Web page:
I just saw this commercial and just had to share it with you. Apparently Mr. Broccoli has low expectations for super power. But you don’t have to. Are you passionate about your topic? Maybe your super power is passion. Are you a whiz at producing visual aids that get your […]
Monthly Archives: October 2010
Eliminate the Fear of Speaking
By Featured Speaker Arvee Robinson
Why Do You Feel So Nervous?
Feeling nervous before you speak in front of a room full of people is quite common among the majority of people today. According to surveys, many people would rather die than give a speech. However, remember no one has actually died from stage fright. It may help if you understand why the body goes into a complete fearful state when asked to give a speech. This feeling is actually the body’s natural “fight or flight” response when it encounters danger. The body releases adrenalin increasing your heart rate, blood circulation, and pulse rate causing the feeling of nausea, shaky knees, trembling lips, and sweaty hands. Below are 4 strategies to eliminate the fear of speaking and gain confidence.
1. Start with the 3 P’s.
- a. Planning your presentation.
Whether you are giving a 30-second introduction or a 60-minute sales presentation, it is imperative that you first plan your talk on paper. Thinking you can just “wing-in” will end up in total disaster and the lost of potential sales.
Have you ever had to speak before an audience who was hostile toward your topic? If not, it will surely happen sometime. The following tips may help you ease that hostility:
- Be attentive and understand the question being raised
A person from the audience is asking you questions just for the sake of asking questions. Do not respond with sarcasm. No matter how challenging the question is, keep your cool and answer accordingly.
- Be guided by your speech
When a hostile audience bombards you with challenging questions, go back to the essence and contents of your speech for the answers. This simply shows that you know what you are talking about and emphasizes the message you are trying to convey.
- Be the master of your temper
Treat your audience as you would your friends. This way they will feel your sincerity. This also helps establish chemistry between you and the audience. No matter how a part of the crowd pushes you to be irritated, hold that feeling and bear in mind that you are there to talk, not to argue, with the audience.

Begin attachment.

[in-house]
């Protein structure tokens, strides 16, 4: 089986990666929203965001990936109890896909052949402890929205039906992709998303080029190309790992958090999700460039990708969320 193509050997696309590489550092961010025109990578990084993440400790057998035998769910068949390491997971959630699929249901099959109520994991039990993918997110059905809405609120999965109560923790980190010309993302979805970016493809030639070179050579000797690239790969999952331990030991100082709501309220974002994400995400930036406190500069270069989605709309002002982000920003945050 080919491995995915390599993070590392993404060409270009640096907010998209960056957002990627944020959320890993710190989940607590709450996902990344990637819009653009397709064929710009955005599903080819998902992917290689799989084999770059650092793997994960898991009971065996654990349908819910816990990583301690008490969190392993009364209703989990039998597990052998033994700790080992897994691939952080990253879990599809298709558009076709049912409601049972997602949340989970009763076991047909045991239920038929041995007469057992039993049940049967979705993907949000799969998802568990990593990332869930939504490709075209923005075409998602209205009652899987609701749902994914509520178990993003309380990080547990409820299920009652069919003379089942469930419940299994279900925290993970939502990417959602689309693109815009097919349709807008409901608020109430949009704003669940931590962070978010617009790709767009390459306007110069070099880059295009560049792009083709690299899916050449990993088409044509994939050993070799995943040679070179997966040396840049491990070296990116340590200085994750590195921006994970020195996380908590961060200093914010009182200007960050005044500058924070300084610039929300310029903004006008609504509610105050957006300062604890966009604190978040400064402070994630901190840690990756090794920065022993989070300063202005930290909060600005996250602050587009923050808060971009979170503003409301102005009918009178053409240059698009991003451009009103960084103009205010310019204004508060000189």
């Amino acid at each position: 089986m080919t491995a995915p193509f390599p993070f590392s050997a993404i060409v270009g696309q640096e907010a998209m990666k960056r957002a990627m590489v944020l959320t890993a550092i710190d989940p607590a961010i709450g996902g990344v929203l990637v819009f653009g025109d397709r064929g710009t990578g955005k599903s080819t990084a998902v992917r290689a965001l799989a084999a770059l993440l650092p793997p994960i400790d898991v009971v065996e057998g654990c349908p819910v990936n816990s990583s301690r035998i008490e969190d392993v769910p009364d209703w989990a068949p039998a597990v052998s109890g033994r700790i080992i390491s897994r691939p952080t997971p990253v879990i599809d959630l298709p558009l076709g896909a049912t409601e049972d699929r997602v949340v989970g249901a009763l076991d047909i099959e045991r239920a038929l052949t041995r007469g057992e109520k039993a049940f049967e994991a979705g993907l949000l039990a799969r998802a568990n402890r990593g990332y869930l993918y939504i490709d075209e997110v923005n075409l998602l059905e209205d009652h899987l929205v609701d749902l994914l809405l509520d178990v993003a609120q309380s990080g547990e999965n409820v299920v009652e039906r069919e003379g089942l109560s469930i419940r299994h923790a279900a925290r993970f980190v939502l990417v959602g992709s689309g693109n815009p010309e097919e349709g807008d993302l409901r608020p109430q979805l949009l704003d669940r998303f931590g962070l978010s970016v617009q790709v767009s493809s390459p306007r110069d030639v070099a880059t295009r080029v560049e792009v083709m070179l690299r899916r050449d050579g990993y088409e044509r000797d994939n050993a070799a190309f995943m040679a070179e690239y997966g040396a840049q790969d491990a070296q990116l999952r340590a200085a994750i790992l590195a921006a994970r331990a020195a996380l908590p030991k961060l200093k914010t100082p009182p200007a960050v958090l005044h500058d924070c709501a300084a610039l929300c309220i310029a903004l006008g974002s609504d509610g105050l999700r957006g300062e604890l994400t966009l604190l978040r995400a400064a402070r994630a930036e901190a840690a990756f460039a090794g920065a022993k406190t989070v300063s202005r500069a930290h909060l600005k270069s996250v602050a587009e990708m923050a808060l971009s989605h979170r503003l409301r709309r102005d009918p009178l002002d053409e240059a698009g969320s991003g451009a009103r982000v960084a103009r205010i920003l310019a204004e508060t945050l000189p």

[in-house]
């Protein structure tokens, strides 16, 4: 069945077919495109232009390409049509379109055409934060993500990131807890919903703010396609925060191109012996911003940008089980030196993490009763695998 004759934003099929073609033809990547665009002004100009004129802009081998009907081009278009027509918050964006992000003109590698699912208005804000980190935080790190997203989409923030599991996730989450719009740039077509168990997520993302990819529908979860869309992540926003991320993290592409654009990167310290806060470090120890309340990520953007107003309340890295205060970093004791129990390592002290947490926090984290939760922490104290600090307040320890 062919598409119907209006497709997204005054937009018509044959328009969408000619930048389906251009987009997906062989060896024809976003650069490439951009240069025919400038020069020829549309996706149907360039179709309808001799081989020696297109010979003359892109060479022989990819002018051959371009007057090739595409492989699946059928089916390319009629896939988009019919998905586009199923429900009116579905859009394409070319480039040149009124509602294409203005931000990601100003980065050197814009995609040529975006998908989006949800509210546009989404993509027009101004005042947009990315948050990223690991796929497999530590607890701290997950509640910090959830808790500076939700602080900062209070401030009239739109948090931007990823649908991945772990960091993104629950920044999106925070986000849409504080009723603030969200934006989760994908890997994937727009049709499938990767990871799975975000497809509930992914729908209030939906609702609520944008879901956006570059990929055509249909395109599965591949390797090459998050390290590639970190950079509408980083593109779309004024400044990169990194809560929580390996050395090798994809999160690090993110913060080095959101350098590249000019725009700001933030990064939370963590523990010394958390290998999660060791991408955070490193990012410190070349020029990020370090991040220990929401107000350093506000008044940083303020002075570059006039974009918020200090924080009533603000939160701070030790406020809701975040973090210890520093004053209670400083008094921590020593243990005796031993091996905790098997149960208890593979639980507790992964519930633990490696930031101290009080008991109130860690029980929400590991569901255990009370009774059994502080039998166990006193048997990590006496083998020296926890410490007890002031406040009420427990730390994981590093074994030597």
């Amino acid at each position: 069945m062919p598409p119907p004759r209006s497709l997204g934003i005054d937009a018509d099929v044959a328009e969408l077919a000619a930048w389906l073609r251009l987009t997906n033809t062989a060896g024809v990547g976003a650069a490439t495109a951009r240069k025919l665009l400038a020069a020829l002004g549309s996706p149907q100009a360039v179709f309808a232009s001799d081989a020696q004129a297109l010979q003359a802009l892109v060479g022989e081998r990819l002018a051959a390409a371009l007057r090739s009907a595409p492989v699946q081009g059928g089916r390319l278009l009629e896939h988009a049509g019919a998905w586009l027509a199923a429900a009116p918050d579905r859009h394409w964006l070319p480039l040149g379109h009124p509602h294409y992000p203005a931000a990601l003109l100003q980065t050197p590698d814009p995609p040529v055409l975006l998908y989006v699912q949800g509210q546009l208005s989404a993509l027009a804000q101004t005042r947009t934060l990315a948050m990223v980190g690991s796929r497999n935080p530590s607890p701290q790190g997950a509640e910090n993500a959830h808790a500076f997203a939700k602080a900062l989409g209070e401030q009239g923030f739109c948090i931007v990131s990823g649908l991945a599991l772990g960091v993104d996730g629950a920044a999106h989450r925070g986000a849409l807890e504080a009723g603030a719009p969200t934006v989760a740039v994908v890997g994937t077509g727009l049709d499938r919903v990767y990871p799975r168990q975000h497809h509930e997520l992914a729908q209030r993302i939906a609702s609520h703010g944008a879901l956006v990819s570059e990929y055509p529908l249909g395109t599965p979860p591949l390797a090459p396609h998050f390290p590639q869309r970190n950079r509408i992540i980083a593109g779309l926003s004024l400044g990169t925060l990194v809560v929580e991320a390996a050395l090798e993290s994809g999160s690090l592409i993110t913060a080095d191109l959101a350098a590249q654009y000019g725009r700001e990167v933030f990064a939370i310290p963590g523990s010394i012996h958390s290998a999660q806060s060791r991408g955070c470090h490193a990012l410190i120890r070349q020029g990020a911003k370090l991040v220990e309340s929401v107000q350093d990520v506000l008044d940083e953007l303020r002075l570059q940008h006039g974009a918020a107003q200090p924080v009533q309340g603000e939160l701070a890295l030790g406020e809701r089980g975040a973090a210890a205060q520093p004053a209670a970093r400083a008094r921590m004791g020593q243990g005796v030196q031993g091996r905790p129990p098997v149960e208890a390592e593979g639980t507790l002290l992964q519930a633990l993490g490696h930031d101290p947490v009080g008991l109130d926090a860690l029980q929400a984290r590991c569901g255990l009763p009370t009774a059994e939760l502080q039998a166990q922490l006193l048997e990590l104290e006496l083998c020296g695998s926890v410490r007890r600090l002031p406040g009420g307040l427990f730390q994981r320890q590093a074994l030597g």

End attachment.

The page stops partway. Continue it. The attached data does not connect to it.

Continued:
- Be honest
The more honest you are, the more the audience will listen to you. It is far easier to deliver a sincere speech than to play games. Eventually, the audience will know that you are lying if you are not sincere in your message.
- Be careful with your gestures
Be expressive but not too powerful. Never use gestures and body language that may tell the audience you wish to dominate them.
I was doing some research on superheros and, although I knew I wasn’t the first person to use superheros as a metaphor for something else, I was struck by how many ways and titles are available that delve into the metaphor of the superhero. Here is a small selection: Amazon.com […]
Pet Peeves With Words
By Featured Speaker Ric Morgan
No man is exempt from saying silly things; the mischief is to say them deliberately.
– Michel de Montaigne
It’s a miracle that anyone can learn American English. The language is full of things that make absolutely no sense, and there are common phrases that must take years for someone other than a native to fully understand.
Last week I purchased a new item at the grocery store. I guess I am a sucker for advertising because I like to try the new things that come along. Of course that’s not saying that I’m going to like it and purchase it forever, but you just never know.
Well, um, apparently they can. Fast Company wrote a biting critique of a recent presentation that Facebook’s Mark Zuckerberg did about some new features added to the popular social networking site. Check this out: Zuckerberg’s Language Analyzed: Really, Um, Interesting Yes, the occasional “um” is going to creep into your […]
Working on your public speaking skills can affect more than just your ability to speak to groups of people. Improving your public speaking skills can raise your self-worth and confidence. In Abraham Maslow’s hierarchy of needs, realizing your self-worth ranks the highest. When you’ve given a good speech, your personal […]